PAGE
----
Like Mapbox, Sweden-based Mapillary crowdsources content, such as its street view photos, focusing on places like Cuba where Google has yet to send its camera-equipped cars or drones. Search for “Havana, Cuba” on Google Maps and you’d be lucky to find a bus stop or two in the entire city of two million residents. Search for “Havana, Cuba” on OpenStreetMap and you’ll find the locations of not only bus stations but vegetable stalls, gas stations, and scores of other sites around the city. That’s largely because of a joint venture between Mapillary and OpenStreetMap in which a dozen Havana residents took to the streets last September and snapped more than 65,000 street-level photos across 200 square miles of the capital.
To protect privacy, Mapillary’s team of developers blurs out faces and sensitive information in the photos. And due to the Cuban government’s unclear stance on crowdsourcing local data, Mapillary’s OpenStreetMap contributors attempt to collect their data under the radar, avoiding restricted areas. Despite these challenges, crowdsourced mapping platforms tend to run into fewer problems with accuracy and vandalism than text-focused ones (like Wikipedia), according to Mapillary CEO Jan Erik Solem. “With Mapillary’s data, there is not really an argument or conflict,” he says. “Either a photo contains a piece of information or it doesn’t. The photo is the evidence.”
But both open source and proprietary mapping data still can be used for nefarious purposes. In 2015, a neo-Nazi group used Google Maps to create a visualization of all the refugee camps in Europe. (Google took down the map.) And even when the intent isn’t hostile, it’s possible to create maps that misidentify or misrepresent the data. As Mark Graham, professor of Internet geography at the University of Oxford, points out, “Every map brings its author’s biases to the table. And there will never be such a thing as an unbiased map.” (Think of the world maps popular with Australians that show the south on top.)
Having worked in cartography for more than four decades, including as an active member of the OpenStreetMap community, Steve Chilton from the Society of Cartographers worries about people visualizing and contributing data without thinking about the ramifications. “I would appreciate it if people wouldn’t produce a map just because they have access to particular data, and perhaps understand the mantra that was drummed into me in my training, that ‘every map should have a point,’” he says. “All maps should ideally have a purpose, which should influence every element of the map and the map layout.”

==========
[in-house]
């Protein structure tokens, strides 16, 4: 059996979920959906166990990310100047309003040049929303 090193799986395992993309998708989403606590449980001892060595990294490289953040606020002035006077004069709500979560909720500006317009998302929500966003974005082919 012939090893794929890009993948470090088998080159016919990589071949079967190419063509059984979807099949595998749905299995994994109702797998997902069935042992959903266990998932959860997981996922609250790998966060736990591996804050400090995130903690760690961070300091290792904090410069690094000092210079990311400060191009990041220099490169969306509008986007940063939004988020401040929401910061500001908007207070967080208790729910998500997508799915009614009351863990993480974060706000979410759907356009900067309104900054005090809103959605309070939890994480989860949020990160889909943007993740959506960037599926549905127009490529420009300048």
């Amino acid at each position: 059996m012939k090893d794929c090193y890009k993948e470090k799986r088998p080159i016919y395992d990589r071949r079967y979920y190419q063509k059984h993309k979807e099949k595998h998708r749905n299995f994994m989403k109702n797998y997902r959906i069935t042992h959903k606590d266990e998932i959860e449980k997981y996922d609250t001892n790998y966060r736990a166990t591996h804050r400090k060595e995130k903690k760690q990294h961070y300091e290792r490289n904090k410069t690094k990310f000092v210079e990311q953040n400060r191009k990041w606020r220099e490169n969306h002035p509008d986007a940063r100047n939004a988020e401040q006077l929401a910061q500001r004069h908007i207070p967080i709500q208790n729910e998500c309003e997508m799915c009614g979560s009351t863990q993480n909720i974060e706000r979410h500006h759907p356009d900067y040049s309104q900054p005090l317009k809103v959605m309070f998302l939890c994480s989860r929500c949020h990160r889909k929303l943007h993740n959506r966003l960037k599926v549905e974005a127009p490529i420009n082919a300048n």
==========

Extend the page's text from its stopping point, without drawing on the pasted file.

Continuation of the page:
“In many cases, the raw, original data is disconnected from the visual output,” says Sebastian Meier, chair of the Potsdam-based platform Visualizing Cities. “Often, many layers of algorithmic processing sit in between data collection and visualization, making it hard for laymen and -women to understand how the visualization is created.” The Visualizing Cities initiative aims to help correct that problem, working with mapping company Here to fund, collect, and share a wide range of private and public mapping projects and running a competition to raise awareness about the many different ways that maps can convey information to communities. The winning data visualization entries for Visualizing Cities’ first competition, in 2016, included maps of migration patterns of people displaced by conflict in Colombia (submitted by the Center for Spatial Research at Columbia University) and the locations of flooded roads in Chennai on a mobile-friendly interface (submitted by OpenStreetMap India and Mapbox).
To its credit, Google is also lending its platform to social initiatives. For example, it is working with India’s Ministry of Urban Development to help address the public sanitation crisis by creating a maps tool in both English and Hindi that allows users to search for the locations of public toilets. It also has launched a successor to its soon-ending moderated Map Maker program called Local Guides, a membership-based system that rewards people who submit local knowledge to Google Maps with access to Google products and services. “We show the best data we’re able to from thousands of authoritative sources including public and commercial mapping data, imagery from every level, and user contributions,” says Elizabeth Davidoff, communications manager at Google Maps. But open source enthusiasts are skeptical, given Google’s refusal to freely share its data. Google is “very autocentric, in that it shows very little data once you get off the road system,” Chilton says. For people and programs that want to chart their own paths, other mapping initiatives are leading the way.